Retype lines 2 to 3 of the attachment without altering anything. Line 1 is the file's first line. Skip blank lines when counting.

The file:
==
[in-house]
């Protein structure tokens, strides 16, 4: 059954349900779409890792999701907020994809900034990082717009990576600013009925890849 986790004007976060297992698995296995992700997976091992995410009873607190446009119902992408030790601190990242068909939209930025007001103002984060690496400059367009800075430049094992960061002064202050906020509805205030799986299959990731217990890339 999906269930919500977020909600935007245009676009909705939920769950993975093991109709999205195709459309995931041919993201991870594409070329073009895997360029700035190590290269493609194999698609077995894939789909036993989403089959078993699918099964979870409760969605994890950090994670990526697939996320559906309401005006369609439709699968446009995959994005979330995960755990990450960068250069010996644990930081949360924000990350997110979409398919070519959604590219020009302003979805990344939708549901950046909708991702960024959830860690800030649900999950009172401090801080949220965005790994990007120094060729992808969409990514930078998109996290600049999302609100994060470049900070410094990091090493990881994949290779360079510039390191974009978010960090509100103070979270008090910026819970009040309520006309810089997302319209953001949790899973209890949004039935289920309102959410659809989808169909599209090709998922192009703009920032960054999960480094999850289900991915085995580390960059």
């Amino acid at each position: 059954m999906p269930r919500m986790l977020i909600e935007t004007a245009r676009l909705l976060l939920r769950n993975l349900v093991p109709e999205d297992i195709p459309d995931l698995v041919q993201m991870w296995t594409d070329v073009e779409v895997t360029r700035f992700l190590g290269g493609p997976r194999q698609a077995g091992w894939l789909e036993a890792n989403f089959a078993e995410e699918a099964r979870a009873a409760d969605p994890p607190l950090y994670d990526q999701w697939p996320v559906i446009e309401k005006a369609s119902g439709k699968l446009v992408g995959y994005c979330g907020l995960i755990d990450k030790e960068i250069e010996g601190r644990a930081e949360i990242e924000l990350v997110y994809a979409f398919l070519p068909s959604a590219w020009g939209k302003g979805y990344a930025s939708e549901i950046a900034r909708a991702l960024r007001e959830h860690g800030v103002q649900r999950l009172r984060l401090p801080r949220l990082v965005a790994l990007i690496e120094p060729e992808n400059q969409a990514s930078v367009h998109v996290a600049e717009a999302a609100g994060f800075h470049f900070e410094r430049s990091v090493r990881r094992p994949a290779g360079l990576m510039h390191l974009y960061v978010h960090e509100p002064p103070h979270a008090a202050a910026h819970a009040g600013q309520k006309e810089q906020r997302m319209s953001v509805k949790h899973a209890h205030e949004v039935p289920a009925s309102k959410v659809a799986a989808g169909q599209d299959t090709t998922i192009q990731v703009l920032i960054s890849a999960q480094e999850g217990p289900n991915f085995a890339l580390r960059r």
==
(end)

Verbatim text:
């Protein structure tokens, strides 16, 4: 059954349900779409890792999701907020994809900034990082717009990576600013009925890849 986790004007976060297992698995296995992700997976091992995410009873607190446009119902992408030790601190990242068909939209930025007001103002984060690496400059367009800075430049094992960061002064202050906020509805205030799986299959990731217990890339 999906269930919500977020909600935007245009676009909705939920769950993975093991109709999205195709459309995931041919993201991870594409070329073009895997360029700035190590290269493609194999698609077995894939789909036993989403089959078993699918099964979870409760969605994890950090994670990526697939996320559906309401005006369609439709699968446009995959994005979330995960755990990450960068250069010996644990930081949360924000990350997110979409398919070519959604590219020009302003979805990344939708549901950046909708991702960024959830860690800030649900999950009172401090801080949220965005790994990007120094060729992808969409990514930078998109996290600049999302609100994060470049900070410094990091090493990881994949290779360079510039390191974009978010960090509100103070979270008090910026819970009040309520006309810089997302319209953001949790899973209890949004039935289920309102959410659809989808169909599209090709998922192009703009920032960054999960480094999850289900991915085995580390960059």
């Amino acid at each position: 059954m999906p269930r919500m986790l977020i909600e935007t004007a245009r676009l909705l976060l939920r769950n993975l349900v093991p109709e999205d297992i195709p459309d995931l698995v041919q993201m991870w296995t594409d070329v073009e779409v895997t360029r700035f992700l190590g290269g493609p997976r194999q698609a077995g091992w894939l789909e036993a890792n989403f089959a078993e995410e699918a099964r979870a009873a409760d969605p994890p607190l950090y994670d990526q999701w697939p996320v559906i446009e309401k005006a369609s119902g439709k699968l446009v992408g995959y994005c979330g907020l995960i755990d990450k030790e960068i250069e010996g601190r644990a930081e949360i990242e924000l990350v997110y994809a979409f398919l070519p068909s959604a590219w020009g939209k302003g979805y990344a930025s939708e549901i950046a900034r909708a991702l960024r007001e959830h860690g800030v103002q649900r999950l009172r984060l401090p801080r949220l990082v965005a790994l990007i690496e120094p060729e992808n400059q969409a990514s930078v367009h998109v996290a600049e717009a999302a609100g994060f800075h470049f900070e410094r430049s990091v090493r990881r094992p994949a290779g360079l990576m510039h390191l974009y960061v978010h960090e509100p002064p103070h979270a008090a202050a910026h819970a009040g600013q309520k006309e810089q906020r997302m319209s953001v509805k949790h899973a209890h205030e949004v039935p289920a009925s309102k959410v659809a799986a989808g169909q599209d299959t090709t998922i192009q990731v703009l920032i960054s890849a999960q480094e999850g217990p289900n991915f085995a890339l580390r960059r």